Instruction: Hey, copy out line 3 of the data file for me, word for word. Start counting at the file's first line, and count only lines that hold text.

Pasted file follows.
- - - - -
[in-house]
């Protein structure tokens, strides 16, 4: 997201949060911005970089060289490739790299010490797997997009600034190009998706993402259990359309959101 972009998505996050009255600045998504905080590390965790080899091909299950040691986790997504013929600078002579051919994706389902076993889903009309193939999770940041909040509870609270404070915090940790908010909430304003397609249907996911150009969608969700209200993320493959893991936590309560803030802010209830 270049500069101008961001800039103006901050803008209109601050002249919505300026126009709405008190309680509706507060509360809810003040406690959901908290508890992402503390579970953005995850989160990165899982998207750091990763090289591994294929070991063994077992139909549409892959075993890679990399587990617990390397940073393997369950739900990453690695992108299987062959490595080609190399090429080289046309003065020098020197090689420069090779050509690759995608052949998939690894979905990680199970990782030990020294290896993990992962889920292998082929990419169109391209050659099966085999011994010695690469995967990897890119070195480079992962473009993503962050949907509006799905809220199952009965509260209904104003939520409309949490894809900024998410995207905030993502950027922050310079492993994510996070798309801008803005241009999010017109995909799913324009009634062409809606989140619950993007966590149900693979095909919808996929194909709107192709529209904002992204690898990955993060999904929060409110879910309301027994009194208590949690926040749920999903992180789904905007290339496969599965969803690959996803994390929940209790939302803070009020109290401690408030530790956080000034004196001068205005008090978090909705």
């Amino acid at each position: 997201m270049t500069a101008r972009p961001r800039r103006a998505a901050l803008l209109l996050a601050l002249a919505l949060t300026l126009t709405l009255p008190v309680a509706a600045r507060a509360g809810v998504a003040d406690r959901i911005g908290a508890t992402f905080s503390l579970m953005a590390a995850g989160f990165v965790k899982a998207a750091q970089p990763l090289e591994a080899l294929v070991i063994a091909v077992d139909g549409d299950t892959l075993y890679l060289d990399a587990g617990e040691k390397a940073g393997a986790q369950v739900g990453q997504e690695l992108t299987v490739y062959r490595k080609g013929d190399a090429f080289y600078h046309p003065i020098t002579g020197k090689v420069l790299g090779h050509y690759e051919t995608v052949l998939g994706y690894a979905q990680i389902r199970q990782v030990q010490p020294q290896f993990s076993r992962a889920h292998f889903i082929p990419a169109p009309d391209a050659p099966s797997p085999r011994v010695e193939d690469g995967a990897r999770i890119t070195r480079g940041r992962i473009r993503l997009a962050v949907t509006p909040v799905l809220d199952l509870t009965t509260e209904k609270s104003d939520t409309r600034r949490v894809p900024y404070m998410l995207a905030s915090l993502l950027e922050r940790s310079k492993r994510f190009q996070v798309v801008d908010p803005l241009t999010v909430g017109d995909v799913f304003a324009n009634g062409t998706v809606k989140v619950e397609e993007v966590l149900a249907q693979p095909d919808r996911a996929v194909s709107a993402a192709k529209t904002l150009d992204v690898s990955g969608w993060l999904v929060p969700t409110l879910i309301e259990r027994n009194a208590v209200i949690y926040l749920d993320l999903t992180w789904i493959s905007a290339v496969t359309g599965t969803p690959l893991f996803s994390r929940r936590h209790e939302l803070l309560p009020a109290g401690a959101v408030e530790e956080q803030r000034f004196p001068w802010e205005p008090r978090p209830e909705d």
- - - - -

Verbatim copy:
């Amino acid at each position: 997201m270049t500069a101008r972009p961001r800039r103006a998505a901050l803008l209109l996050a601050l002249a919505l949060t300026l126009t709405l009255p008190v309680a509706a600045r507060a509360g809810v998504a003040d406690r959901i911005g908290a508890t992402f905080s503390l579970m953005a590390a995850g989160f990165v965790k899982a998207a750091q970089p990763l090289e591994a080899l294929v070991i063994a091909v077992d139909g549409d299950t892959l075993y890679l060289d990399a587990g617990e040691k390397a940073g393997a986790q369950v739900g990453q997504e690695l992108t299987v490739y062959r490595k080609g013929d190399a090429f080289y600078h046309p003065i020098t002579g020197k090689v420069l790299g090779h050509y690759e051919t995608v052949l998939g994706y690894a979905q990680i389902r199970q990782v030990q010490p020294q290896f993990s076993r992962a889920h292998f889903i082929p990419a169109p009309d391209a050659p099966s797997p085999r011994v010695e193939d690469g995967a990897r999770i890119t070195r480079g940041r992962i473009r993503l997009a962050v949907t509006p909040v799905l809220d199952l509870t009965t509260e209904k609270s104003d939520t409309r600034r949490v894809p900024y404070m998410l995207a905030s915090l993502l950027e922050r940790s310079k492993r994510f190009q996070v798309v801008d908010p803005l241009t999010v909430g017109d995909v799913f304003a324009n009634g062409t998706v809606k989140v619950e397609e993007v966590l149900a249907q693979p095909d919808r996911a996929v194909s709107a993402a192709k529209t904002l150009d992204v690898s990955g969608w993060l999904v929060p969700t409110l879910i309301e259990r027994n009194a208590v209200i949690y926040l749920d993320l999903t992180w789904i493959s905007a290339v496969t359309g599965t969803p690959l893991f996803s994390r929940r936590h209790e939302l803070l309560p009020a109290g401690a959101v408030e530790e956080q803030r000034f004196p001068w802010e205005p008090r978090p209830e909705d």